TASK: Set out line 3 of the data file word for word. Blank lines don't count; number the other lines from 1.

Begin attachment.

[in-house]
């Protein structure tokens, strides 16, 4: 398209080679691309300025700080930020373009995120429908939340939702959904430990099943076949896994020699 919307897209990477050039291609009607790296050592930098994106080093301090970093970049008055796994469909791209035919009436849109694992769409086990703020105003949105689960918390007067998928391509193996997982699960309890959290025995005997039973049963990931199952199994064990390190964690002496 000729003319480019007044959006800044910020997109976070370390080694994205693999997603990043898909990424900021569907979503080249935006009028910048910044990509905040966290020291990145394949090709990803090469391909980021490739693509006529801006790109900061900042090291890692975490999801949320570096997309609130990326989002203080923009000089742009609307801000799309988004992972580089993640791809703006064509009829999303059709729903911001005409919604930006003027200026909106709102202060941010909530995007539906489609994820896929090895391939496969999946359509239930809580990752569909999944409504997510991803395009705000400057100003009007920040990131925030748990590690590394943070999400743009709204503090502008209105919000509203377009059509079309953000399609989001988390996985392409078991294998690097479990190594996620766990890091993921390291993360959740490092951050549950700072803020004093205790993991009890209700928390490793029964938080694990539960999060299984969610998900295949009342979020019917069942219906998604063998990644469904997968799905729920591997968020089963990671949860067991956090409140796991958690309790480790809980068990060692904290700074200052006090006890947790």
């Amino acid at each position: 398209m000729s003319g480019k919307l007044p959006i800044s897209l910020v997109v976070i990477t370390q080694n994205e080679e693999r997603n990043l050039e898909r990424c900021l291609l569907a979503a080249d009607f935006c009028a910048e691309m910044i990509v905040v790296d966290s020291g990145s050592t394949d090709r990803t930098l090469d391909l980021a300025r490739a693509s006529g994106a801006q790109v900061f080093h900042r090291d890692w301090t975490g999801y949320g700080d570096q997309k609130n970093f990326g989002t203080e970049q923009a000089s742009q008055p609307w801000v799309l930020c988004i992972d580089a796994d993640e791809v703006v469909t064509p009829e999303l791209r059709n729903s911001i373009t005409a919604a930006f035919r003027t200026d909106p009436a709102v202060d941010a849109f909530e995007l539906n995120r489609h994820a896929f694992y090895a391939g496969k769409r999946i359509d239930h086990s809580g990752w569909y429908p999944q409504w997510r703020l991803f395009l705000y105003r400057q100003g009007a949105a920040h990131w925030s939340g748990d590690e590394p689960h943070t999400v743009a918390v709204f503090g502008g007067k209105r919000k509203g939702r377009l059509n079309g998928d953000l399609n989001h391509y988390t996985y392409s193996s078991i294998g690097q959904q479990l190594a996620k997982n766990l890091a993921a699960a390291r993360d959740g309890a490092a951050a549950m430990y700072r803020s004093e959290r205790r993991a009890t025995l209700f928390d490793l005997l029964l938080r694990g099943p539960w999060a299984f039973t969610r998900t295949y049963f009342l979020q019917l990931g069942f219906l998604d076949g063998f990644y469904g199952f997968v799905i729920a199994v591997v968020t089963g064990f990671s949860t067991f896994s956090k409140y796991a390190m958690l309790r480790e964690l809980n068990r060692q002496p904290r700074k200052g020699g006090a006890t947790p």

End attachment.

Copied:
């Amino acid at each position: 398209m000729s003319g480019k919307l007044p959006i800044s897209l910020v997109v976070i990477t370390q080694n994205e080679e693999r997603n990043l050039e898909r990424c900021l291609l569907a979503a080249d009607f935006c009028a910048e691309m910044i990509v905040v790296d966290s020291g990145s050592t394949d090709r990803t930098l090469d391909l980021a300025r490739a693509s006529g994106a801006q790109v900061f080093h900042r090291d890692w301090t975490g999801y949320g700080d570096q997309k609130n970093f990326g989002t203080e970049q923009a000089s742009q008055p609307w801000v799309l930020c988004i992972d580089a796994d993640e791809v703006v469909t064509p009829e999303l791209r059709n729903s911001i373009t005409a919604a930006f035919r003027t200026d909106p009436a709102v202060d941010a849109f909530e995007l539906n995120r489609h994820a896929f694992y090895a391939g496969k769409r999946i359509d239930h086990s809580g990752w569909y429908p999944q409504w997510r703020l991803f395009l705000y105003r400057q100003g009007a949105a920040h990131w925030s939340g748990d590690e590394p689960h943070t999400v743009a918390v709204f503090g502008g007067k209105r919000k509203g939702r377009l059509n079309g998928d953000l399609n989001h391509y988390t996985y392409s193996s078991i294998g690097q959904q479990l190594a996620k997982n766990l890091a993921a699960a390291r993360d959740g309890a490092a951050a549950m430990y700072r803020s004093e959290r205790r993991a009890t025995l209700f928390d490793l005997l029964l938080r694990g099943p539960w999060a299984f039973t969610r998900t295949y049963f009342l979020q019917l990931g069942f219906l998604d076949g063998f990644y469904g199952f997968v799905i729920a199994v591997v968020t089963g064990f990671s949860t067991f896994s956090k409140y796991a390190m958690l309790r480790e964690l809980n068990r060692q002496p904290r700074k200052g020699g006090a006890t947790p």